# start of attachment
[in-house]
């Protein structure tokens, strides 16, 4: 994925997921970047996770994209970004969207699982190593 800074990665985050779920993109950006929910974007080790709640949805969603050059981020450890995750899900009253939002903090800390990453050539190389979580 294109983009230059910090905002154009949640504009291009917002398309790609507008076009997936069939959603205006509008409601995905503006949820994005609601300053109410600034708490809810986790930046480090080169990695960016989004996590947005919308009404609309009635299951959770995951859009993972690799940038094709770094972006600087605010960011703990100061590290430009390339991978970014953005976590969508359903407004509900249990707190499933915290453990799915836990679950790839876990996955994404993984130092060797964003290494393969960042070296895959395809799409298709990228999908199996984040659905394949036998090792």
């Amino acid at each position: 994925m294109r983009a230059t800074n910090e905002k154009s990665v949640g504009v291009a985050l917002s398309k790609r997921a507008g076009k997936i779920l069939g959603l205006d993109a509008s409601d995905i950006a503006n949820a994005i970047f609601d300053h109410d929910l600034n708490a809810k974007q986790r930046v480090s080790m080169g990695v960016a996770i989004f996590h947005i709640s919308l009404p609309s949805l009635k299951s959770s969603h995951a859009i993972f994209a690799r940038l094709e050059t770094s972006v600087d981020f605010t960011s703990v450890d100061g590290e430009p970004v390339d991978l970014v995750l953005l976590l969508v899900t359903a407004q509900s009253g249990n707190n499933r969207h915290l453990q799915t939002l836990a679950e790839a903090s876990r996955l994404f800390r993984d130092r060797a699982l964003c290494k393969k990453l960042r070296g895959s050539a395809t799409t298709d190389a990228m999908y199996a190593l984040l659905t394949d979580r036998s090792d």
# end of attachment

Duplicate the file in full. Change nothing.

[in-house]
């Protein structure tokens, strides 16, 4: 994925997921970047996770994209970004969207699982190593 800074990665985050779920993109950006929910974007080790709640949805969603050059981020450890995750899900009253939002903090800390990453050539190389979580 294109983009230059910090905002154009949640504009291009917002398309790609507008076009997936069939959603205006509008409601995905503006949820994005609601300053109410600034708490809810986790930046480090080169990695960016989004996590947005919308009404609309009635299951959770995951859009993972690799940038094709770094972006600087605010960011703990100061590290430009390339991978970014953005976590969508359903407004509900249990707190499933915290453990799915836990679950790839876990996955994404993984130092060797964003290494393969960042070296895959395809799409298709990228999908199996984040659905394949036998090792």
């Amino acid at each position: 994925m294109r983009a230059t800074n910090e905002k154009s990665v949640g504009v291009a985050l917002s398309k790609r997921a507008g076009k997936i779920l069939g959603l205006d993109a509008s409601d995905i950006a503006n949820a994005i970047f609601d300053h109410d929910l600034n708490a809810k974007q986790r930046v480090s080790m080169g990695v960016a996770i989004f996590h947005i709640s919308l009404p609309s949805l009635k299951s959770s969603h995951a859009i993972f994209a690799r940038l094709e050059t770094s972006v600087d981020f605010t960011s703990v450890d100061g590290e430009p970004v390339d991978l970014v995750l953005l976590l969508v899900t359903a407004q509900s009253g249990n707190n499933r969207h915290l453990q799915t939002l836990a679950e790839a903090s876990r996955l994404f800390r993984d130092r060797a699982l964003c290494k393969k990453l960042r070296g895959s050539a395809t799409t298709d190389a990228m999908y199996a190593l984040l659905t394949d979580r036998s090792d």